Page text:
Chelesia: I would perceive it as normal. Nowadays it’s common for men or non-binary individuals to wear foundation. Men can wear it if they want, anyone can use it. Makeup is a form of art, it’s how people express themselves. It’s fun to create a new look and it can be a great self confidence booster to some people.   

What makeup product can’t you live without and why? 

Chelesia: I can’t live without liquid foundation. On days when I need a light or full coverage foundation has always been a staple product for me. It helps to even out my skin tone, hides all my acne scars and blemishes leaving my skin looking extra smooth.   

Do you feel the same? What impact does make-up have on your mental well-being? Let us know in the comments below!

Our main goal at The Psychology of Fashion Blog is to provide interesting and informative research on all things Fashion Psychology. Help us to continue to provide this free service by giving a small donation. Thank you for your continued support!

Serena Williams Launches Her Own Clothing Line

Serena Williams just won her first professional tennis match after giving birth to her daughter Olympia, but somehow her French Open win isn’t today’s biggest Serena-related news. So here it is: Serena Williams is launching her own direct-to-consumer fashion collection of sportswear and evening wear. As if that wasn’t enough, every piece is under $250 (£188). At a preview of the line, which launches today with 12 items and will have additional releases throughout the summer and autumn, Williams explained the philosophy behind the Serena collection. [VOGUE UK]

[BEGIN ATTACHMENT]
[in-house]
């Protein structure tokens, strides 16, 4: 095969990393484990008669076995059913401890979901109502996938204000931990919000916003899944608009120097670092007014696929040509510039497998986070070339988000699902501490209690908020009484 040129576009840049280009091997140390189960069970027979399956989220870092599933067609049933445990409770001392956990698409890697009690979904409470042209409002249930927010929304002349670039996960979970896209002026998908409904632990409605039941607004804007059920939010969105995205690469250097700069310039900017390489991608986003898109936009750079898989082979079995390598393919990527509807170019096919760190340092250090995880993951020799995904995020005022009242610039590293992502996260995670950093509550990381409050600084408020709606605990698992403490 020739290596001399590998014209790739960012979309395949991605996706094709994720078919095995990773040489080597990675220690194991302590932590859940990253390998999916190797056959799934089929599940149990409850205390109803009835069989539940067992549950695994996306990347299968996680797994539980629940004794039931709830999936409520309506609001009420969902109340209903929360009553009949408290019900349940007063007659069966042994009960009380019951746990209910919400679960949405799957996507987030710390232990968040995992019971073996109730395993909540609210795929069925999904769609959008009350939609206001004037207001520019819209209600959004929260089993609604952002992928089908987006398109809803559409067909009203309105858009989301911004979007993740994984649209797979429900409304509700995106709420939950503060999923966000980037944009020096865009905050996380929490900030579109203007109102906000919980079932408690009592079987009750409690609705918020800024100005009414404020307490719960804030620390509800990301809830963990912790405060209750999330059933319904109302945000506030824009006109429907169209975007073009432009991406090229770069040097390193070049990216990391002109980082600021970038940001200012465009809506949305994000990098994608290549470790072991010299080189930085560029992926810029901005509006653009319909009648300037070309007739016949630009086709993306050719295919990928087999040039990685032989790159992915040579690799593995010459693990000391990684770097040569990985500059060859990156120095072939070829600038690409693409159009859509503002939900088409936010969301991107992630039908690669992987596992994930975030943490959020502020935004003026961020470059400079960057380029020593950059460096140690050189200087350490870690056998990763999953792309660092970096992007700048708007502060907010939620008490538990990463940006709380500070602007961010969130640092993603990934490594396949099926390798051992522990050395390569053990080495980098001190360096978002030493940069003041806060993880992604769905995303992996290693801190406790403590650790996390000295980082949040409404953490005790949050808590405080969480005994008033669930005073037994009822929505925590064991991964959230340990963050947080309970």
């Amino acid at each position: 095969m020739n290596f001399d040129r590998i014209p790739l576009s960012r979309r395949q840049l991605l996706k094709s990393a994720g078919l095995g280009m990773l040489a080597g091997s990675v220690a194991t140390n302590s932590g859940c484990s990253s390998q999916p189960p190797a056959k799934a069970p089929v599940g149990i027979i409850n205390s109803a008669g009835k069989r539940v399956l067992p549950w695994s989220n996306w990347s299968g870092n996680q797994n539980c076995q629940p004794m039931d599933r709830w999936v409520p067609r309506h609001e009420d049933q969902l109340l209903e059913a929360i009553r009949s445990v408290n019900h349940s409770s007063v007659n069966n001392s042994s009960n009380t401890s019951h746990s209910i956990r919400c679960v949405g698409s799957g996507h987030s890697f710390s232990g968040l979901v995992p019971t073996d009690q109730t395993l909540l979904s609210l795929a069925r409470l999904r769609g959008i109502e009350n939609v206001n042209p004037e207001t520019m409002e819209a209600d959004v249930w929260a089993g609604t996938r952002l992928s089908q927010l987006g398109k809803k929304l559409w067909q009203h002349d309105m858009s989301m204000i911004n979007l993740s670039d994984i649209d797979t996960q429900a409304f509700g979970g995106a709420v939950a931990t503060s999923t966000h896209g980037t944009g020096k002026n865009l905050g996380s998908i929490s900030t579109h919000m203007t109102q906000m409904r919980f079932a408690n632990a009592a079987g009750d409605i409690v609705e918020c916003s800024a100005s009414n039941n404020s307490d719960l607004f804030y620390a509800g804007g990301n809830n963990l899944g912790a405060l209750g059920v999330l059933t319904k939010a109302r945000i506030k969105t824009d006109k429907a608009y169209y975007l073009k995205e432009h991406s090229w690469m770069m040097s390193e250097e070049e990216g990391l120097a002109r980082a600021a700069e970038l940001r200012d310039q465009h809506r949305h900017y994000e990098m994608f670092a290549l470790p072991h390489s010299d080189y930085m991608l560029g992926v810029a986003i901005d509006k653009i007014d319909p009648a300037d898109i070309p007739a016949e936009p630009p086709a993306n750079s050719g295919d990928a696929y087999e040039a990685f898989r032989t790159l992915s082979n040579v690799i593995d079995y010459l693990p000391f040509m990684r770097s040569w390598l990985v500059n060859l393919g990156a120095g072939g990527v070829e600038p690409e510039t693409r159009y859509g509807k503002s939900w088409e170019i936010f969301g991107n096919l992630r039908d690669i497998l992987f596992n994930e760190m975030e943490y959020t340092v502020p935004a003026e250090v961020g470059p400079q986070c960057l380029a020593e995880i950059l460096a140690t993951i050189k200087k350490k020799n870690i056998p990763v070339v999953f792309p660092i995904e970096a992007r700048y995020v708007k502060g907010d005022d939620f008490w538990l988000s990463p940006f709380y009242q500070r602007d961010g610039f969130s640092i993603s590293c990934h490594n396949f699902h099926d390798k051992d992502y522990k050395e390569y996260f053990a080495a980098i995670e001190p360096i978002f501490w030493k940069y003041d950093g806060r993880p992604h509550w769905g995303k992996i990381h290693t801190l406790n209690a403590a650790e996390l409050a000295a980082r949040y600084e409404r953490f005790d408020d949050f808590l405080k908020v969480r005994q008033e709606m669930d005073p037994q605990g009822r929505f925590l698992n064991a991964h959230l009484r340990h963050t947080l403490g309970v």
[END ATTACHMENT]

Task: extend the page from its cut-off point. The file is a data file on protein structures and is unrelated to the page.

Sadness Does Not Discriminate: Reflecting on Kate Spade

On Tuesday, June 5th, Kate Spade was reportedly found dead in her Upper East Side home (link is external). She leaves behind her husband and 13-year-old daughter. Hundreds of celebrities (link is external) and fans (link is external) alike have shared their reactions of shock, heartfelt condolences for her loved ones, and unfortunate mental health lessons in the aftermath of her passing. Does Not Discriminate: Reflecting on Kate Spade [Psychology Today]

The CFDA Awards 2018 Winners

On Monday, the Council of Fashion Designers of America celebrated the industry’s biggest players at the CFDA Awards 2018. Pre-announced honourees included British Vogue editor-in-chief Edward Enninful OBE, who received the Media Award in honour of Eugenia Sheppard, Diane von Furstenberg, who was presented the Swarovski Award for Positive Change; Carolina Herrera, who took home the Founder’s Award in honour of Eleanor Lambert; Narciso Rodriguez, who was awarded the Geoffrey Beene Lifetime Achievement Award; Donatella Versace, who was recognised in the International Award category; and Naomi Campbell, who was crowned the CFDA Fashion Icon.[VOGUE]

 

 

From armour to icon: How women’s suits became cool again

Women first wore suits to mirror the men in their male-dominated workplaces. But in the now-casual office, women are redefining the suit in their own image. In her eight years rising through the ranks of J.P. Morgan, Joanna Dai spent her days–and late nights–in starchy business suits. In the male-dominated world of investment banking, the blazer and matching trouser set was like a suit of armour. [Fast Company]

‘Skinny Privilege’ and Who Deserves Fashion